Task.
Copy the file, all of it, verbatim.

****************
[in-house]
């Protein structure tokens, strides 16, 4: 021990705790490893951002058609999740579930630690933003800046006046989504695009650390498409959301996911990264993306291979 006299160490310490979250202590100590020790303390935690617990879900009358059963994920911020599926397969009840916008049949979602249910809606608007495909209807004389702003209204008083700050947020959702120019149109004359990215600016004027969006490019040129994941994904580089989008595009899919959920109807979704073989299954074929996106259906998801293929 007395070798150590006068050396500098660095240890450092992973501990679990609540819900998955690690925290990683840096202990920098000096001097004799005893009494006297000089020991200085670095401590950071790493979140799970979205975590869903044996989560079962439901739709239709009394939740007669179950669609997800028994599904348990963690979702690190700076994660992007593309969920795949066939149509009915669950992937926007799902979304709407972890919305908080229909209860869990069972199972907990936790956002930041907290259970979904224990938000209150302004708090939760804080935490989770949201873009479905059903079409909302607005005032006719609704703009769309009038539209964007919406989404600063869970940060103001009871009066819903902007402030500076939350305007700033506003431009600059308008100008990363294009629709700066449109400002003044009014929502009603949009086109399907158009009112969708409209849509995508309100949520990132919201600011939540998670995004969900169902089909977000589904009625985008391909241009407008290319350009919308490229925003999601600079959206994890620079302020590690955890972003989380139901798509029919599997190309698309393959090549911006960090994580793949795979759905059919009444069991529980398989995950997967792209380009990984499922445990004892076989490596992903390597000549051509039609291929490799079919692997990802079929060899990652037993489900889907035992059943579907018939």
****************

[in-house]
């Protein structure tokens, strides 16, 4: 021990705790490893951002058609999740579930630690933003800046006046989504695009650390498409959301996911990264993306291979 006299160490310490979250202590100590020790303390935690617990879900009358059963994920911020599926397969009840916008049949979602249910809606608007495909209807004389702003209204008083700050947020959702120019149109004359990215600016004027969006490019040129994941994904580089989008595009899919959920109807979704073989299954074929996106259906998801293929 007395070798150590006068050396500098660095240890450092992973501990679990609540819900998955690690925290990683840096202990920098000096001097004799005893009494006297000089020991200085670095401590950071790493979140799970979205975590869903044996989560079962439901739709239709009394939740007669179950669609997800028994599904348990963690979702690190700076994660992007593309969920795949066939149509009915669950992937926007799902979304709407972890919305908080229909209860869990069972199972907990936790956002930041907290259970979904224990938000209150302004708090939760804080935490989770949201873009479905059903079409909302607005005032006719609704703009769309009038539209964007919406989404600063869970940060103001009871009066819903902007402030500076939350305007700033506003431009600059308008100008990363294009629709700066449109400002003044009014929502009603949009086109399907158009009112969708409209849509995508309100949520990132919201600011939540998670995004969900169902089909977000589904009625985008391909241009407008290319350009919308490229925003999601600079959206994890620079302020590690955890972003989380139901798509029919599997190309698309393959090549911006960090994580793949795979759905059919009444069991529980398989995950997967792209380009990984499922445990004892076989490596992903390597000549051509039609291929490799079919692997990802079929060899990652037993489900889907035992059943579907018939």